Medicine & Health

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  • (2022) Salib, Alice
    Neuroblastoma (NB) is a solid tumor of the developing sympathetic nervous system that occurs during childhood and has a less than 50% survival rate for high-risk patients. Amplification of the MYCN oncogene remains the single most important genetic predictor of poor prognosis. Many of the protumorigenic functions of the oncogene MYCN are attributed to its regulation of global gene expression programs. Alternative splicing is another important regulator of gene expression and has been implicated in NB development, however, the molecular mechanisms behind this remain unknown. In this thesis, the core spliceosomal protein, SNRPD3, was found to be significantly up-regulated in cell and animal models of NB initiation and progression. Moreover, high SNRPD3 expression correlated with poor patient prognosis and is an independent prognostic factor. Further investigation revealed that SNRPD3 was not only a MYCN transcriptional target but together with MYCN formed a protein complex with PRMT5, the protein responsible for methylating SNRPD3. RNA-sequencing revealed an overall increase in the number of genes being differentially spliced when MYCN was overexpressed, while depletion of SNRPD3 in the presence of overexpressed MYCN was sufficient to induce additional increases in differential splicing, particularly genes involved in the cell cycle. SNRPD3 knockdown in the presence of MYCN was accompanied with marked loss of cell viability, suggesting that SNRPD3 maintains a splicing balance for MYCN, and prevents detrimental differential splicing of cell cycle genes in NB. Further analysis revealed BIRC5 and CDK10 to be among the topmost differentially spliced cell cycle genes, both of which play a role in the G2/M phase of the cell cycle. Flow cytometry analysis revealed that depletion of SNRPD3 resulted in G2/M cell cycle arrest. Furthermore, SNRPD3 was an oncogenic co-factor for MYCN in vitro and in vivo. As such, SNRPD3 represents a therapeutic vulnerability for NB cells in the presence of high MYCN expression. Indeed, the PRMT5 inhibitor, JNJ64619178 and GSK3326595, that prevents SNRPD3 methylation was cytotoxic in NB cell lines with high SNRPD3 and MYCN expression. Overall, this thesis provides mechanistic insight into the function of SNRPD3 in MYCN-driven NB and highlights the importance of SNRPD3-dependent balanced splicing. Furthermore, this thesis presents preliminary data for a novel therapeutic approach for neuroblastoma patients using PRMT5 inhibitors, currently in clinical trials.

  • (2023) Michniewicz, Filip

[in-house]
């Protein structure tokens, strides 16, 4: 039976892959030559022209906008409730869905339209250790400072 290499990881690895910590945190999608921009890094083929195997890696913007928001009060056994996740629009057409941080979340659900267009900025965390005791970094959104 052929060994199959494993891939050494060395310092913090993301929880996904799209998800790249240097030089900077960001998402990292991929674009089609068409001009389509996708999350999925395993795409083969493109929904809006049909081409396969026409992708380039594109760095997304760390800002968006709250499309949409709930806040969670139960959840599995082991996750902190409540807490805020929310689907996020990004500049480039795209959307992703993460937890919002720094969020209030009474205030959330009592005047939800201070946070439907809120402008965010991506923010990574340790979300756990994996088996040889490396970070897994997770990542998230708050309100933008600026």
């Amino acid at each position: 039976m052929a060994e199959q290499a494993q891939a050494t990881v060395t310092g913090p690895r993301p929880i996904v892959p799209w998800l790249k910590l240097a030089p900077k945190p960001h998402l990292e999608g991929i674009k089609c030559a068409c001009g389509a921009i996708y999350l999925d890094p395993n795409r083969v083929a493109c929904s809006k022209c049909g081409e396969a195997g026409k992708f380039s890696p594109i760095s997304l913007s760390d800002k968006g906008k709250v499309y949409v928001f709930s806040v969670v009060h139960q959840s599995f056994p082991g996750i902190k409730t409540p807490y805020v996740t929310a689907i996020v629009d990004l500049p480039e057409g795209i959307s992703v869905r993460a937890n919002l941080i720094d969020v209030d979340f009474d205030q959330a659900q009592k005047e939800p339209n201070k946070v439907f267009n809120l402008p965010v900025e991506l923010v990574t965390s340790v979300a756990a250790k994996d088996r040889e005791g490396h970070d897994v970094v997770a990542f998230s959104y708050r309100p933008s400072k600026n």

Diffuse Intrinsic Pontine Glioma (DIPG) is an incurable paediatric brain cancer, characterised by aggressive diffuse growth in the pontine region of the brain, preventing surgical resection and requiring targeted therapeutic intervention. Over 80% of DIPG patients possess epigenetic alteration H3 K27M, which substitutes a lysine for a methionine in the n-terminus tail of Histone H3, preventing the binding of methyl groups and therefore induces H3 K27 hypomethylation. This alteration partners with other mutations, notably TP53, PIK3CA, PDGFRα and other receptor tyrosine kinase associated alterations and ACVR1, complicating the application of targeted therapies. Over 200 clinical trials investigating various combinations of therapies have thus far failed to improve survival, with the majority of patients passing within a year of diagnosis. Copper is an essential metal ion which is widely incorporated into proteins and enzymes, which take advantage of its redox activity to catalyse reactions. Interestingly, copper is highly accumulated within the brain, is upregulated in several cancers, including brain cancers and is increasingly targeted by therapeutics. In particular, copper is known to influence RTK signalling in cancer, and in Wilson’s Disease has been linked to epigenetic alterations. A recent study also highlighted the redox ability of the H3-H4 tetramer. Upon this basis, it was hypothesised that reducing copper may represent a viable therapeutic strategy for DIPG. Interrogation of patient transcriptomic data revealed correlation between copper chaperones and epigenetic genes, and increased expression of copper chaperone MT1X. Copper reduction through copper chelator tetraethylenepentamine (TEPA) induced apoptosis in 3 DIPG cell lines and dose-dependently reduced phosphorylation of RTK associated proteins. Transcriptomic, proteomic and metabolomic analyses further revealed copper chelation activated inflammasome, impacted cell cycle proteins, impacted citric acid, cysteine and methionine, fatty acid, lipid, purine and pyrimidine metabolism, and dysregulated epigenetic mechanisms. Copper chelation also improved survival in an orthotopically injected PDX model of DIPG, and completely cleared the tumour in 25% of treated mice. This thesis outlines that copper chelation is a potential therapeutic strategy for DIPG, however further work is required to find combinations and more clearly define its cellular effects.